Movies with zero conflict are boring. Your publishing movie is not boring at all. When you reach the conclusion, you'll be satisfied because it didn't come easily. You fought against obstacles and internal villains, and wrote your own happy ending.

Have you ever considered your publishing journey as your own personal movie, with you as the main character? Are you the kick-bootie lead? Are you glad your movie is full of twists and turns, or do you wish your path was a little straighter?

Wednesday, May 13, 2015

The Changing Face of YA Literature

Last weekend I was so excited to see my good writer buddy, Lisa Gail Green--author of Soul Crossed, participate in an author panel at Vroman's Bookstore in Pasadena. That bookstore is such a blast! I could've spent the whole day in there.

Anyway, the topic of Lisa's panel was "The Changing Face of YA Literature." Other authors on the panel were Francesca Lia Block, Lissa Price, and Nicole Maggi. It was moderated by Erika Jelinek.

I took a few notes during the discussion. The authors gave really good answers to timely topics. Here's a short summary:

Research shows that about 50% of YA books are read by adults. The authors were asked, "Does this change the way you write?"

Lisa Gail Green--No, it doesn't change the way she writes (thank goodness!). She tells the story that needs to be told. YA writers can be fearless with their choices of topics.

The authors were asked why they think older readers like to read YA books?

Nicole Maggi--Voice. YA books are often about misunderstood teens. These stories take adult readers back to that tumultuous time. It reminds us of what it was like escape into our favorite books.

How do these authors tap in to an authentic teen voice?

Lisa Gail Green--she uses her acting background to insert herself into the role of her characters. She tackles the types of problems real teens face--problems that seem bigger than life, with high drama and strong emotions.

What makes YA books so appealing?

Nicole Maggi--many teens want to be normal, but wouldn't it be cool if they were called to be a super hero? Most people wish they were extraordinary in real life. But if we were called to do that, would we? YA books explore the possibilities.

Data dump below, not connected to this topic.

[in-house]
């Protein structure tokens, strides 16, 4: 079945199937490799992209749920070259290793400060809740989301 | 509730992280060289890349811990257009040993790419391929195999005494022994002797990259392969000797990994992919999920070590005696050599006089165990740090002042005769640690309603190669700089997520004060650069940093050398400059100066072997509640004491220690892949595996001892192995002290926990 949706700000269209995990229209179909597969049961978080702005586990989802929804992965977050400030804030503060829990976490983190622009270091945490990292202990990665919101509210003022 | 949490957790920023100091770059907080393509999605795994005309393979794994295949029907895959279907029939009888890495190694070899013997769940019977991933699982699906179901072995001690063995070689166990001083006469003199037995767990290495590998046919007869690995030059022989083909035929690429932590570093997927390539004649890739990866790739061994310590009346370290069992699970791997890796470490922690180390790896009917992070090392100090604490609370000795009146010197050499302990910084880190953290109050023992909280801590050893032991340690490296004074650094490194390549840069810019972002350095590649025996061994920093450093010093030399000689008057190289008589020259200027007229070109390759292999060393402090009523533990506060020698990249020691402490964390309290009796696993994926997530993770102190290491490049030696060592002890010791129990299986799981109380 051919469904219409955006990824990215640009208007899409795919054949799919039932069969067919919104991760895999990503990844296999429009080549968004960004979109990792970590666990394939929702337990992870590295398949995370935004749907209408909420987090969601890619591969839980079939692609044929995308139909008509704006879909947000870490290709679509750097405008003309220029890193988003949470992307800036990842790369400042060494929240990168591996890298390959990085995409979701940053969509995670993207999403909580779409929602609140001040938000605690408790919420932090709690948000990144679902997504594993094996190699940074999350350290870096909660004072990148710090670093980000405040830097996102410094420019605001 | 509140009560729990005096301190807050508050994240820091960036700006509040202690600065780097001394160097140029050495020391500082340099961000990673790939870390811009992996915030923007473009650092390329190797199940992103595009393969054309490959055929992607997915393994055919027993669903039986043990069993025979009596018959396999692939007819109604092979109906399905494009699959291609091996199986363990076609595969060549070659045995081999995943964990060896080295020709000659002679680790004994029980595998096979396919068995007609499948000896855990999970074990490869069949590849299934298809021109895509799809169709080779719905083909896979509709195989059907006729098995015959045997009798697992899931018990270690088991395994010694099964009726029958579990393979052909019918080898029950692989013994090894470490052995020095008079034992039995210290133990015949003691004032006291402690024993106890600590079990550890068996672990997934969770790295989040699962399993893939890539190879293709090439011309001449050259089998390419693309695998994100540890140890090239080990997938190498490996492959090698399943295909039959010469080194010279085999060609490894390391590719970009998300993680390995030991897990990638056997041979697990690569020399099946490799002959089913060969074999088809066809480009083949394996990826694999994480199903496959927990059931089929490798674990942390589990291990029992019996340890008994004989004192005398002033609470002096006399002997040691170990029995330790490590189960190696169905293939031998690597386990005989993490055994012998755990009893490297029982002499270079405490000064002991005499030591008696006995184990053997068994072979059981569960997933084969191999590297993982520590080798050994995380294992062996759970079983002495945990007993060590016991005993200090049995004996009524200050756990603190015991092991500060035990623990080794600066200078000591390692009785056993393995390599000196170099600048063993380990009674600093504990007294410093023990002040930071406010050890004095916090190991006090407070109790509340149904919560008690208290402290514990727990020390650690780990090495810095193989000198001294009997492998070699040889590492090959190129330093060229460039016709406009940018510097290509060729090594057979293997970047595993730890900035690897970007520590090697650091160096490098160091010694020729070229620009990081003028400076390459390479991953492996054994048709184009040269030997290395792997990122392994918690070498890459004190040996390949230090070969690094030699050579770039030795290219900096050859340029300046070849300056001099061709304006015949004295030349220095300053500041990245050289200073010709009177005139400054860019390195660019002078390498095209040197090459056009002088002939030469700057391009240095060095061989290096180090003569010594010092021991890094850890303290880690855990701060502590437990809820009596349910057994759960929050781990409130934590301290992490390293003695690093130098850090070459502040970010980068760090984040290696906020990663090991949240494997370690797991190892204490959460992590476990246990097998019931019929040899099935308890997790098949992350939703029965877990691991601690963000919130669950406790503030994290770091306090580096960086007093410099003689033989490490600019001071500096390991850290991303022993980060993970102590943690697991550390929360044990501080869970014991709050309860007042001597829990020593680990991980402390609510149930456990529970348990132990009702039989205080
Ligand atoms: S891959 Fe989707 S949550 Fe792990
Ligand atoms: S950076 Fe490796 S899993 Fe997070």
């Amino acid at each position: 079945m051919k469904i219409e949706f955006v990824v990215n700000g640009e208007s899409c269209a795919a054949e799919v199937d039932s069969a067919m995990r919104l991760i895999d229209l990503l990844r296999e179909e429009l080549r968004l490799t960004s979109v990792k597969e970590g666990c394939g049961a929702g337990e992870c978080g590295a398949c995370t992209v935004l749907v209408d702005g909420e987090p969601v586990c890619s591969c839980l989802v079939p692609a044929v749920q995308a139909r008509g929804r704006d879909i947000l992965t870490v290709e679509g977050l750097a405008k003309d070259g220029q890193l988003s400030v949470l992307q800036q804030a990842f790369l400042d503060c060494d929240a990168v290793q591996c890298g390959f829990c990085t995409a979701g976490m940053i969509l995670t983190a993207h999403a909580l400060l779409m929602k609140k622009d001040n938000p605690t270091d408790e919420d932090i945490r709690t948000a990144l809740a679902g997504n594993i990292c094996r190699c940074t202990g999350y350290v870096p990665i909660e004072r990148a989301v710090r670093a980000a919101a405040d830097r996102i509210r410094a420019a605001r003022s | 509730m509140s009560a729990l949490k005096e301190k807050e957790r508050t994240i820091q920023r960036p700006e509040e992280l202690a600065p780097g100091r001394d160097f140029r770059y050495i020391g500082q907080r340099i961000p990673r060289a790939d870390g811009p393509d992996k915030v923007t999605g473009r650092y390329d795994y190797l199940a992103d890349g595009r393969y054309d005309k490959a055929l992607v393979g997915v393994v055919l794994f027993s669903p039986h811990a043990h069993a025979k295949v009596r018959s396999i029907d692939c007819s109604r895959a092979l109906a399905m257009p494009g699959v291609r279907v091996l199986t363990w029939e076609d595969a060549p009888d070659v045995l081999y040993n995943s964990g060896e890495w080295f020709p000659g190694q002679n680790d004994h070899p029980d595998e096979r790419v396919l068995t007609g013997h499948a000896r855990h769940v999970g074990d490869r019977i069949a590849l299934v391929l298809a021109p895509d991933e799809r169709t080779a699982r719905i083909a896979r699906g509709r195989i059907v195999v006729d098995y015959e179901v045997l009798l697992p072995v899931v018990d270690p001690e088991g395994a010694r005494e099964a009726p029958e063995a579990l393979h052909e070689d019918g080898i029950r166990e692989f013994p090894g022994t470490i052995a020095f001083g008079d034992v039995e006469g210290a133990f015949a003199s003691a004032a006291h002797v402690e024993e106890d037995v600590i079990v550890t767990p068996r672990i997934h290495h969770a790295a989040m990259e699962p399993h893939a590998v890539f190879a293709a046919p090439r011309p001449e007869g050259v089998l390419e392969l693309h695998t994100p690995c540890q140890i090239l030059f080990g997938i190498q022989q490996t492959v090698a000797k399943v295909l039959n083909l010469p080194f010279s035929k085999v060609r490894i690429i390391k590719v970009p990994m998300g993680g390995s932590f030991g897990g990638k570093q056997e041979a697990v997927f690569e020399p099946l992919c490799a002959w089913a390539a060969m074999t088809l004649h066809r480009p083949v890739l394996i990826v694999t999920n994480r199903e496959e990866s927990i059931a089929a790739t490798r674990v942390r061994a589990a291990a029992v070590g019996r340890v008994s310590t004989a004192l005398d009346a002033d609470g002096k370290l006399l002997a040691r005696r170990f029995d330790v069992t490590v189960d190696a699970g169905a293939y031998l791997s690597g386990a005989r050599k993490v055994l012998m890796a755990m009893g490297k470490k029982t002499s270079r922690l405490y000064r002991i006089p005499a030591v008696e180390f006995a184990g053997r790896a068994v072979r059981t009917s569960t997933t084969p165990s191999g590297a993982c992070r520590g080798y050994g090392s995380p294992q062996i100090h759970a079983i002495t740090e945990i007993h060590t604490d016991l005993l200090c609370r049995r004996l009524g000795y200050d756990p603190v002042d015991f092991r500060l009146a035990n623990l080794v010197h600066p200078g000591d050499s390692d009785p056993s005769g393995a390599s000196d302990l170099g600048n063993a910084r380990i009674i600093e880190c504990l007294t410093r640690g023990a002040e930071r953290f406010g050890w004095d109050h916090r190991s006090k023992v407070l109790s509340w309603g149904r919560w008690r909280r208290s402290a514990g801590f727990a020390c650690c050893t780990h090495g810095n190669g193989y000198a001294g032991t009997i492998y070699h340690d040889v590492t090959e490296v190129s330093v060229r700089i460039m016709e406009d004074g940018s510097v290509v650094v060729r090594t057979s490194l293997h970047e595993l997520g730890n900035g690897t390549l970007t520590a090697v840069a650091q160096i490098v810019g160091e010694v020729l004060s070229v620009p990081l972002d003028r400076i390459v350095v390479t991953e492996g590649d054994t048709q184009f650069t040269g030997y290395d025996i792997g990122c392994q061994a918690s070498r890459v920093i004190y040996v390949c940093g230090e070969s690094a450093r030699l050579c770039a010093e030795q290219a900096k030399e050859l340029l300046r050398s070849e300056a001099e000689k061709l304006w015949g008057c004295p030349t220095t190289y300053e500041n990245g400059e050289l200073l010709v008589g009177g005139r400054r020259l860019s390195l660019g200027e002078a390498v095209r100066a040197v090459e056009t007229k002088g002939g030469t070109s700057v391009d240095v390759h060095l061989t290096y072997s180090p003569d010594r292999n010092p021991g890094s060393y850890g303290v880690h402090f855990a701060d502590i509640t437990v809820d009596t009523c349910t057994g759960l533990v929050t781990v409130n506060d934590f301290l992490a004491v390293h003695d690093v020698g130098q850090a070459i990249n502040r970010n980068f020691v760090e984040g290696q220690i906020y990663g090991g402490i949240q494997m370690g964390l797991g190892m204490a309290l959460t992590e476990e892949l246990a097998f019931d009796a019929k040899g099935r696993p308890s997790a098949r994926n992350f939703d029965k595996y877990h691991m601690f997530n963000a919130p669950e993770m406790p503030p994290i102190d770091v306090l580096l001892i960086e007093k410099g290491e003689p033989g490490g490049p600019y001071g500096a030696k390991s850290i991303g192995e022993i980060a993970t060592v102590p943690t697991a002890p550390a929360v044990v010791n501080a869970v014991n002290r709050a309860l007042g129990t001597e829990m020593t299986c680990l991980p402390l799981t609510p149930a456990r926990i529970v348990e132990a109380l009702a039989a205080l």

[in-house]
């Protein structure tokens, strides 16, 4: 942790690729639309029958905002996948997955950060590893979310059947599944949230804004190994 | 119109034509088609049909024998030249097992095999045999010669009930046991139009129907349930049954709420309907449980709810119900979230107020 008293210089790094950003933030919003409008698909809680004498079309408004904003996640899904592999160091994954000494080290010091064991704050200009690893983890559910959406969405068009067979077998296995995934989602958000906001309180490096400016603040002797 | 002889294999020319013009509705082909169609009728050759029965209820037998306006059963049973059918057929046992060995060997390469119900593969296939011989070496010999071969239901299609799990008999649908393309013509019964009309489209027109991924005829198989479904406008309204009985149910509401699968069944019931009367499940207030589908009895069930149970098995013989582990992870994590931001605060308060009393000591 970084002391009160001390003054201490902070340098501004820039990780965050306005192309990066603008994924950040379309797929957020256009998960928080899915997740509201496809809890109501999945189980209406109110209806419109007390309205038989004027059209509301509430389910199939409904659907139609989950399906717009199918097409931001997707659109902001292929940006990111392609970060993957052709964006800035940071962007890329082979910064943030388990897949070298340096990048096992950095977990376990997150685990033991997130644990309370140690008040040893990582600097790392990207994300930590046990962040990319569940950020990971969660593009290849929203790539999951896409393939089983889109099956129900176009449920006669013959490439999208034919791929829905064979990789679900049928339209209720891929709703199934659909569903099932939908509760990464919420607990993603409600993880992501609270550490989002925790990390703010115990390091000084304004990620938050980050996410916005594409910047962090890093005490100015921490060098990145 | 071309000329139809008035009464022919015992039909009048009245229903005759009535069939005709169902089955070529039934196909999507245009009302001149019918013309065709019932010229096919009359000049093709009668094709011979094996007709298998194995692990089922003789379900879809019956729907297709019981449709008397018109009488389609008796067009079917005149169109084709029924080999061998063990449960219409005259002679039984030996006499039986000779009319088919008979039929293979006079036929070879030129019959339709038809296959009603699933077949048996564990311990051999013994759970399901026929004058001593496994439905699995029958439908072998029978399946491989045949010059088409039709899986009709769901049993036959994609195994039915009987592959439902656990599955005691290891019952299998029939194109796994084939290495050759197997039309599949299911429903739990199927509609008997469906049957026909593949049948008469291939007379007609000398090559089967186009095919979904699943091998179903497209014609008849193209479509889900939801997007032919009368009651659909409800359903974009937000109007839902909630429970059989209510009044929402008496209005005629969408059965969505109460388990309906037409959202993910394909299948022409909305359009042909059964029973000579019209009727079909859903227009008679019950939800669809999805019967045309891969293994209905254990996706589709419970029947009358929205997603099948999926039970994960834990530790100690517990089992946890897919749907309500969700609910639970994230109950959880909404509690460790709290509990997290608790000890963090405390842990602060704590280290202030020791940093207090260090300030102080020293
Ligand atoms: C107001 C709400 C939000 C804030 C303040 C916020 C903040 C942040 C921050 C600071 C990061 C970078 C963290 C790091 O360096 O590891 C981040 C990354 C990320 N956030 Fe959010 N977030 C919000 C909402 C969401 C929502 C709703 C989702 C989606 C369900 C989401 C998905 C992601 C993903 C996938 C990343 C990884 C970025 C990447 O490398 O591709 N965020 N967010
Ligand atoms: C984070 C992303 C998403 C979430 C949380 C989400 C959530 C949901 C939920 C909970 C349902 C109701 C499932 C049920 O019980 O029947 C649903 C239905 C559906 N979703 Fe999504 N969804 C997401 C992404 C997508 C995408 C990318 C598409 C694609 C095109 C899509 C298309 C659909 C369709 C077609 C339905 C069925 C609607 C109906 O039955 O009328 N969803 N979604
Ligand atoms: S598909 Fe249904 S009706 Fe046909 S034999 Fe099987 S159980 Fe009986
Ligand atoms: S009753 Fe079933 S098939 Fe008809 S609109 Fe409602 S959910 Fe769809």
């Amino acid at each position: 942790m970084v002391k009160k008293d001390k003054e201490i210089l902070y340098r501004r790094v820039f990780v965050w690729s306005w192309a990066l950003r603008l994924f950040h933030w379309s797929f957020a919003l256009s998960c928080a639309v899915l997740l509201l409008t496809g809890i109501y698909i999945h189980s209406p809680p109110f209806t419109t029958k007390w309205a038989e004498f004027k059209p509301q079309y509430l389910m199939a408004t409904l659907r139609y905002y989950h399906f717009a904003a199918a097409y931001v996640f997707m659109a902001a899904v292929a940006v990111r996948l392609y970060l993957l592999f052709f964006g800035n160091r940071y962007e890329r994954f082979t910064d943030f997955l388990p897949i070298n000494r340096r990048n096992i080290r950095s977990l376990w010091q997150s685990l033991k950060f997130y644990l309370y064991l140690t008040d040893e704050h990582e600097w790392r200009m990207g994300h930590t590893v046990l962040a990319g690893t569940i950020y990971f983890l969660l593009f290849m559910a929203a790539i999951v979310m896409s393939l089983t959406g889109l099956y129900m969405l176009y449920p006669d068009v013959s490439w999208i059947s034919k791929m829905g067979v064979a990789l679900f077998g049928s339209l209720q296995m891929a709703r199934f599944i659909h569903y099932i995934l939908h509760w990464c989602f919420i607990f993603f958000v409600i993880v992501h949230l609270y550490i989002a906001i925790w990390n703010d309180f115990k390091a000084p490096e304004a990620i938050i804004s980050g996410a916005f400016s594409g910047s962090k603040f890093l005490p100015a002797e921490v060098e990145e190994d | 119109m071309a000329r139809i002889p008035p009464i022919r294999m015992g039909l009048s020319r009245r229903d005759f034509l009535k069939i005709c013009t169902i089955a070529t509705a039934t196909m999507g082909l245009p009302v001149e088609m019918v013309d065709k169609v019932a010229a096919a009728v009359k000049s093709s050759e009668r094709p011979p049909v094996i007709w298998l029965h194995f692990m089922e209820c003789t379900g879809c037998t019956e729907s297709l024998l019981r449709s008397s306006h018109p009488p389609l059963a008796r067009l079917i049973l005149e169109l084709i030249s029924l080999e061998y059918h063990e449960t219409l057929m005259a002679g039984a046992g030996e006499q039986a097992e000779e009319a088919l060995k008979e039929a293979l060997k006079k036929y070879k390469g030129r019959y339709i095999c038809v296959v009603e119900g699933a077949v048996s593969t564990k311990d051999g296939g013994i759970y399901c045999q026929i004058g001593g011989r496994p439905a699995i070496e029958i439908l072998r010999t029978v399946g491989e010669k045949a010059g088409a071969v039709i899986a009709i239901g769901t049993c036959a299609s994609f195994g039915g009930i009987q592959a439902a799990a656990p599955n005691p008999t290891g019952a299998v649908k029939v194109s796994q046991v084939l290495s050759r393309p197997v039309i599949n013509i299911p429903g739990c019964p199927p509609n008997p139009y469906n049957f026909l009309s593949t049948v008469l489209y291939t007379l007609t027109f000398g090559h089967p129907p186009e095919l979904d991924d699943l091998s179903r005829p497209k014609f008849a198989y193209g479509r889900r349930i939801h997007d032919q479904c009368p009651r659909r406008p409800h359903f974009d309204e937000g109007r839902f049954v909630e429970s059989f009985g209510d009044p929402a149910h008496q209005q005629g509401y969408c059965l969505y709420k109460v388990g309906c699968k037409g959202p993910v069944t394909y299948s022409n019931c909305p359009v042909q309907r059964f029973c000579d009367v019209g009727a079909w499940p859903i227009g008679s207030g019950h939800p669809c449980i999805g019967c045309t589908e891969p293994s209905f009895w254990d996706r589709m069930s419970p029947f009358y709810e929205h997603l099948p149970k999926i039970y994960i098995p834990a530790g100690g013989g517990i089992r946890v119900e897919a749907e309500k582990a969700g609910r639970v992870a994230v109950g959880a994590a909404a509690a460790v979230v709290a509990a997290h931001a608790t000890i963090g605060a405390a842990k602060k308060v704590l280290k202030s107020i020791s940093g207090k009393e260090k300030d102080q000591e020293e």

Diversity in YA books...

Lissa Price--she pointed out that it would be great if the characters' faces in YA books better reflected the faces in the classroom.

(Leslie Rose, Lisa Gail Green, and yours truly)

There was so much great information packed in the short amount of time, and I only scratched the surface. Be sure to click on the author links above. They had some amazing books on display.

What do you think of this topic? What's your opinion on the changing face of YA literature? Or literature and publishing in general?

Wednesday, May 6, 2015

Invest in What Really Matters #IWSG

Welcome, Insecure Writers! If you haven't yet joined this group, do it here. This group, created by Alex J. Cavanaugh, is such a valuable community.

As a mom of three teen sons--one a high school senior who's heading off to college this August *wipes tears*--I have a wistful perspective on family, writing, and publishing.

Invest in what really matters.

Yes, the written word matters. Yes, pursuing our publishing dream matters. But nothing, nothing, should take the place of time spent the people who matter most.

I used to pursue writing skills and the publishing path with a vigor and passion that sometimes bordered on unhealthy. I soon realized that writing, or publishing, or sales numbers don't matter much if my family isn't at the top of my priority list. I vowed to write and work on the business side of publishing only while my kids are at school or otherwise occupied. Manuscripts can shouldn't have to.

As my son prepares to graduate from high school, I'm especially nostalgic. One thing I know for sure: I won't have regrets about the amount of time I've spent with him.

Let's write, let's publish, and let's invest in what really matters: the people we love.

Have your priorities ever gone off kilter? If you have kids, how do you prioritize them while also scheduling writing time? If you've had teens leave for college, any advice you can offer this soon-to-be-crazy-sad mom?